Otherwise, it's common to simply combine power resistors with low enough values to draw the current you want to test. Combined with some switches, you can make a variable load pretty easily.

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I use incandescent light bulbs as loads. They can stand some abuse, and they provide a visible indication :) – Wouter van Ooijen Feb 20 '14 at 7:30
@WoutervanOoijen That is a valid answer and could be posted as an answer. – Eduard Florinescu Feb 20 '14 at 9:27
I see it as an addition/specialization of the power resistors already mention by the Photon. I think of a lamp as a power resistor with sort-of built-in heatsink and power indication. – Wouter van Ooijen Feb 20 '14 at 13:40
@WoutervanOoijen LOL, when I worked at a battery company, we had a ton of very expensive programmable loads, and one of the consultants called bullshit and used lightbulbs instead :) – Potatoswatter Feb 20 '14 at 13:44
I (or rather, those around me) recognize the attitude :) – Wouter van Ooijen Feb 24 '14 at 22:20

The best test you can do is by using theory to analyse the expected performance of your circuit. This will tell you what parts are the weaker areas and will likely shed a lot of light on your design.

This test can take hours but will find the majority of problems without even buying one component.

This is fundamental to good design.

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I would recommend separating your sensitive command circuitry from higher power passive circuitry, also motors since they have fly-back currents due to inductance do burn sensitive semiconductor circuitry. As a kid when I worked with germanium transistor I used to burn them all time until I knew how to protect the circuit.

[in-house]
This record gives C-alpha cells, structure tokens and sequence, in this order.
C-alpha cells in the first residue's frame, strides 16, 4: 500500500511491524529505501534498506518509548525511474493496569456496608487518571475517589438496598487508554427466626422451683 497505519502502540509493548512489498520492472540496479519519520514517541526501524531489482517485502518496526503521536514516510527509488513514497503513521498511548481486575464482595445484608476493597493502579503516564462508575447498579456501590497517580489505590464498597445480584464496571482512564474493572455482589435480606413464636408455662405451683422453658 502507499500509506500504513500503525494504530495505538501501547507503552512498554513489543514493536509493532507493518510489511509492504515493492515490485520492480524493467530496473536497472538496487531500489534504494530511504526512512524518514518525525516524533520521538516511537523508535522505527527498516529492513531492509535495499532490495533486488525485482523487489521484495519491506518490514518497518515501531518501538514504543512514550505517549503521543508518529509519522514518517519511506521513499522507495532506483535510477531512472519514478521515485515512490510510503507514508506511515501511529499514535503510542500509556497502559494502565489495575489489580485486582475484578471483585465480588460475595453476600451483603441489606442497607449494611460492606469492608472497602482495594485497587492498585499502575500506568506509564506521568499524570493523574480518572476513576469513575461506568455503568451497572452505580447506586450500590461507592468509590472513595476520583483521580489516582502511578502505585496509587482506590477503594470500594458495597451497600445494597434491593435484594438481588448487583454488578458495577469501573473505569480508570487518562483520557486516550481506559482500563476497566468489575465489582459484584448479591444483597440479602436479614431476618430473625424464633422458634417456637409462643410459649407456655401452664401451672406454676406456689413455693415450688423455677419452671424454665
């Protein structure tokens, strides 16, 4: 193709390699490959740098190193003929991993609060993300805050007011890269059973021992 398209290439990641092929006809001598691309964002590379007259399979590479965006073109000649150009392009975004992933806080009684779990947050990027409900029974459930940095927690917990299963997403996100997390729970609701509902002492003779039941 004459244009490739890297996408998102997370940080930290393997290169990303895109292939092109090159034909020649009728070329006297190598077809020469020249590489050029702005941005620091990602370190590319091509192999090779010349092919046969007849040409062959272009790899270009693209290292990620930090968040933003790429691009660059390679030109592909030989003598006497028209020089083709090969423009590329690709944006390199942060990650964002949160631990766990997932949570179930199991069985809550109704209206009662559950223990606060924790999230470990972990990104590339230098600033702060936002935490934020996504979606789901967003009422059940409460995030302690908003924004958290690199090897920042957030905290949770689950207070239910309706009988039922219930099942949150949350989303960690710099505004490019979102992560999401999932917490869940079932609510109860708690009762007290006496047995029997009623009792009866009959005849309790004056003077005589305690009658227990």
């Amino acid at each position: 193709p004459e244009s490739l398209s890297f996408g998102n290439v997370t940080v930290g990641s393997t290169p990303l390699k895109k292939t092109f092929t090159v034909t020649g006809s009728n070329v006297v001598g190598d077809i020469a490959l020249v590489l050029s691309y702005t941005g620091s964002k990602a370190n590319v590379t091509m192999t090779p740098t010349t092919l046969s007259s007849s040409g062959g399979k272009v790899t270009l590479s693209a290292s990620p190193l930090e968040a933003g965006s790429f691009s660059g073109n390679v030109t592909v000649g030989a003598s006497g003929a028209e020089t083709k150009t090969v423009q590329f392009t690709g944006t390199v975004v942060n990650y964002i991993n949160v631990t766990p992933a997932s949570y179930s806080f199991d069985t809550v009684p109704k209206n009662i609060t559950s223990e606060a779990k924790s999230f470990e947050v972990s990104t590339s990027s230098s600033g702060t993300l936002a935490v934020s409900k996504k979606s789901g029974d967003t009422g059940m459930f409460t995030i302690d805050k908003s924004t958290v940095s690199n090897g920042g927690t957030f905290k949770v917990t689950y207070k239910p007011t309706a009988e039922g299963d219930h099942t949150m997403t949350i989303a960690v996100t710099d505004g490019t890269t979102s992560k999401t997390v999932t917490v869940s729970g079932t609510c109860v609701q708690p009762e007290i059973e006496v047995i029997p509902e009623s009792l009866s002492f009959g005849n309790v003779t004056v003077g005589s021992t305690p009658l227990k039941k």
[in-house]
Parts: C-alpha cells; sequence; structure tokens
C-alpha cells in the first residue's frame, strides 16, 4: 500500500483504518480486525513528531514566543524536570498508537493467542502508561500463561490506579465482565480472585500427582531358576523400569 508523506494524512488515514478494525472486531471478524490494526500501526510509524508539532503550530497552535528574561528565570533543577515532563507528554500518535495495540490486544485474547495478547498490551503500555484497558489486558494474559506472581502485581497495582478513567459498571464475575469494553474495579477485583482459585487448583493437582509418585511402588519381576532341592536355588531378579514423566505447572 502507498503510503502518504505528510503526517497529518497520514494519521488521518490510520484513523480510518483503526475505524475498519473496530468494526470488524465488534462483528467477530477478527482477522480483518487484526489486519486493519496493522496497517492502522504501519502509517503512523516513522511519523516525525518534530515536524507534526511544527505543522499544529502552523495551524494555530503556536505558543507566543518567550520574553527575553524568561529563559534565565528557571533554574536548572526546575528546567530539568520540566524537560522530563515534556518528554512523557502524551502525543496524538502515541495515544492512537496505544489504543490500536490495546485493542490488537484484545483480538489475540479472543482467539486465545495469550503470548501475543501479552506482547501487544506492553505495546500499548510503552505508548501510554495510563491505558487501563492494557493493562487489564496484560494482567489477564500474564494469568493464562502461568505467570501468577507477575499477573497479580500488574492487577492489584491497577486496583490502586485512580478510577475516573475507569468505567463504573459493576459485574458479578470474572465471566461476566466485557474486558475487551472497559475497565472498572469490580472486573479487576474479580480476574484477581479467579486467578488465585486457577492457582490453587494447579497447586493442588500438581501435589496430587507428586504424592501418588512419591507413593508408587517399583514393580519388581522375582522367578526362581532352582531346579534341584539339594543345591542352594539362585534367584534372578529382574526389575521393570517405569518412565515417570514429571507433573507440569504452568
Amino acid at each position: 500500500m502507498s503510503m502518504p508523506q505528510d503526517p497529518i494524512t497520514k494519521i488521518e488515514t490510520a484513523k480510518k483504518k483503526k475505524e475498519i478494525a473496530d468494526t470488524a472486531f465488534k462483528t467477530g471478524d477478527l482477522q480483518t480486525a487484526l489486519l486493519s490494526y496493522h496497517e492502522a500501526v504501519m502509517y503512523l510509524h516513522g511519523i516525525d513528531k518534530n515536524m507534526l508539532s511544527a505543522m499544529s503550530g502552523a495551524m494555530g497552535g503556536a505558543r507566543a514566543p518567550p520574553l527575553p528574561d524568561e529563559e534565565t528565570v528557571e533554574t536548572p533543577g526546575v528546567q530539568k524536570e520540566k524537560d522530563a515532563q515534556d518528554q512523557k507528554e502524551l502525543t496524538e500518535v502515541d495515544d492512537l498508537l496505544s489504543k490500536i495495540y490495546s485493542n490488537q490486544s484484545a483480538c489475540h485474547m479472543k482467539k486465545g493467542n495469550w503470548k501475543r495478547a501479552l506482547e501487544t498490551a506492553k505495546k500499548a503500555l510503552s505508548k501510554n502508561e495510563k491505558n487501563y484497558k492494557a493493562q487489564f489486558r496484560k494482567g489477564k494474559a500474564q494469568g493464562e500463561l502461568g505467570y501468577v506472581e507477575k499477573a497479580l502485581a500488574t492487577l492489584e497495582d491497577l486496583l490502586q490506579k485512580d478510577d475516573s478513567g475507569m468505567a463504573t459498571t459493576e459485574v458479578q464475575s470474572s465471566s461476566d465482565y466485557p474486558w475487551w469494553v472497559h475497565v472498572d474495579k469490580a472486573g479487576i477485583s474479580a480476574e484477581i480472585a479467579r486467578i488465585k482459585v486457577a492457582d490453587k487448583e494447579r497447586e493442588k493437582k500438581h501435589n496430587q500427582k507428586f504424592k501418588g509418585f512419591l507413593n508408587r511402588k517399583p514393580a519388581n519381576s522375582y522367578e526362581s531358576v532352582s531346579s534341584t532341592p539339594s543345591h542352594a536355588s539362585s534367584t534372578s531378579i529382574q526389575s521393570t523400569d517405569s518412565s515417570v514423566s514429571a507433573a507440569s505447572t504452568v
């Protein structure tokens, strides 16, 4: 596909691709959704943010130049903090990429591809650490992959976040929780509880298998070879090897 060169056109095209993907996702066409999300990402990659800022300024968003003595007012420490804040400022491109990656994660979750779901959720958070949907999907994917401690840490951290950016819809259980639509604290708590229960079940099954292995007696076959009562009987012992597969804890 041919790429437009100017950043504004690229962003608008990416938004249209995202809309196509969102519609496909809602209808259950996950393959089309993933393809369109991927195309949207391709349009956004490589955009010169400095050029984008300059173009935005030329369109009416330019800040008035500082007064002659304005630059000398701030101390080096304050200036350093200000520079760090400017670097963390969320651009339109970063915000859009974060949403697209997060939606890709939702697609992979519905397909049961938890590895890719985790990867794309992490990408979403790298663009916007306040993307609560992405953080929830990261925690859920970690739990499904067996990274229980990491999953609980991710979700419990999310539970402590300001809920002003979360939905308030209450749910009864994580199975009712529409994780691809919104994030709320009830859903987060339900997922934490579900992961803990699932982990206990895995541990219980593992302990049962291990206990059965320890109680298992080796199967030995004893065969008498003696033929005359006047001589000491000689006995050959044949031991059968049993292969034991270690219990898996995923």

To protect from this you need a flyback diode, the coil here can the winding of the motor or the coil of an relay.

I recommend to use an relay also you could make available from your powersupply two voltages to the same board 5V for command and 12V for motors which more than halfs the current for the same power and which is basically how old computer boards dealt with motors in the first place.


simulate this circuit – Schematic created using CircuitLab

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How does this answer relate to the question about testing max current of the psu? The motor was just mentioned as an idea for a test load. – alexan_e Feb 20 '14 at 7:59
@alexan_e I think relates since you don't need to test the current if you use a relay to power the motor, and also it answer to his concern: "Plus the 1000ma motor produces feedback which could be bad.". . – Eduard Florinescu Feb 20 '14 at 8:03
There is no motor in his circuit, he only mentions the motor to use it as a test load and you suggest him to design a pcu with separate outputs for the logic level parts and 12v for the (non existing) motor or use a relay for it, how does this help him test the max current of the existing psu? – alexan_e Feb 20 '14 at 8:27
@alexan_e Now I see, I misunderstood his question. I thought he needed to power a motor in the first place. – Eduard Florinescu Feb 20 '14 at 9:09